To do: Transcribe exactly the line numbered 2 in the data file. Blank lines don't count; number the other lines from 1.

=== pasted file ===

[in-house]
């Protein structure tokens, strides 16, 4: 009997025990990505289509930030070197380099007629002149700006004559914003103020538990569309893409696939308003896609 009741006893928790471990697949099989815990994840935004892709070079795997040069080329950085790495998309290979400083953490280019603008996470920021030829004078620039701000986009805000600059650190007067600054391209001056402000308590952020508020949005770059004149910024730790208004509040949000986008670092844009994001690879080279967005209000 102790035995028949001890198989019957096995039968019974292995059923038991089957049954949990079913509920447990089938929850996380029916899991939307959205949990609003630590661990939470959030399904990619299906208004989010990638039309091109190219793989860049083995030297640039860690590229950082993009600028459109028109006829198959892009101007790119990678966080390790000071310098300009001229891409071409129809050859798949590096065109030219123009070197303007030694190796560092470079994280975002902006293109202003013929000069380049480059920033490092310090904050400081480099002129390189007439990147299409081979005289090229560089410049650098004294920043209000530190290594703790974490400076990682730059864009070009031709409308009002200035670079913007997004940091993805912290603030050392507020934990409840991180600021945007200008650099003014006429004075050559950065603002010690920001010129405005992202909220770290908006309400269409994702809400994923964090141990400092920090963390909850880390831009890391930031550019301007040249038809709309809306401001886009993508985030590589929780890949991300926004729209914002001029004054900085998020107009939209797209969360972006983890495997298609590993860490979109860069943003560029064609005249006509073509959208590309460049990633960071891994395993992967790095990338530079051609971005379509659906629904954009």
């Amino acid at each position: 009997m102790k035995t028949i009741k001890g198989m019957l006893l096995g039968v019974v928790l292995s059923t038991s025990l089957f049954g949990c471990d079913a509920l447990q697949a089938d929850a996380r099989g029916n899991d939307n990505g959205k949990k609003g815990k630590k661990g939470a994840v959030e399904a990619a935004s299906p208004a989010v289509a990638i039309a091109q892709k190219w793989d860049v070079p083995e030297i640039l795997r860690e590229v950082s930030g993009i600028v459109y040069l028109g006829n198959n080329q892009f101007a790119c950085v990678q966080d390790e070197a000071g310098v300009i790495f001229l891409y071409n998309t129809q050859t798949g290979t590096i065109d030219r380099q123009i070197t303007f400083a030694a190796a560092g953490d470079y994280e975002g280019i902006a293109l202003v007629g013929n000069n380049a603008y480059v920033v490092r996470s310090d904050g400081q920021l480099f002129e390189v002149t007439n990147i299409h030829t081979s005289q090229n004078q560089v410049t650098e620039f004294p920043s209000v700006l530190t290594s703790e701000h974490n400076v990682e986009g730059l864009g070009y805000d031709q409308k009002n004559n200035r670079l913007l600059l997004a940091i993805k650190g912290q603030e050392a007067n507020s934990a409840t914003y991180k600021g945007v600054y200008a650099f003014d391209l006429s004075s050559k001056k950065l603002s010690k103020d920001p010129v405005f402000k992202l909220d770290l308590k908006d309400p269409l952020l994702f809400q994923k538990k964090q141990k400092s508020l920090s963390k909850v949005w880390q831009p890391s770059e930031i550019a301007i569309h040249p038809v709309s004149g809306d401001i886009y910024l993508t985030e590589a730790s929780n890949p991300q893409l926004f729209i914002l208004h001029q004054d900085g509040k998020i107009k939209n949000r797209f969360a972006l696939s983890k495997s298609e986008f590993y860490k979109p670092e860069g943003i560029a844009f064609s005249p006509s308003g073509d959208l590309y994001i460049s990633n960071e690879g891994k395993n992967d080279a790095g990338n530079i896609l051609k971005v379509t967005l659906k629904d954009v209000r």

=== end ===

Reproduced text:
């Protein structure tokens, strides 16, 4: 009997025990990505289509930030070197380099007629002149700006004559914003103020538990569309893409696939308003896609 009741006893928790471990697949099989815990994840935004892709070079795997040069080329950085790495998309290979400083953490280019603008996470920021030829004078620039701000986009805000600059650190007067600054391209001056402000308590952020508020949005770059004149910024730790208004509040949000986008670092844009994001690879080279967005209000 102790035995028949001890198989019957096995039968019974292995059923038991089957049954949990079913509920447990089938929850996380029916899991939307959205949990609003630590661990939470959030399904990619299906208004989010990638039309091109190219793989860049083995030297640039860690590229950082993009600028459109028109006829198959892009101007790119990678966080390790000071310098300009001229891409071409129809050859798949590096065109030219123009070197303007030694190796560092470079994280975002902006293109202003013929000069380049480059920033490092310090904050400081480099002129390189007439990147299409081979005289090229560089410049650098004294920043209000530190290594703790974490400076990682730059864009070009031709409308009002200035670079913007997004940091993805912290603030050392507020934990409840991180600021945007200008650099003014006429004075050559950065603002010690920001010129405005992202909220770290908006309400269409994702809400994923964090141990400092920090963390909850880390831009890391930031550019301007040249038809709309809306401001886009993508985030590589929780890949991300926004729209914002001029004054900085998020107009939209797209969360972006983890495997298609590993860490979109860069943003560029064609005249006509073509959208590309460049990633960071891994395993992967790095990338530079051609971005379509659906629904954009």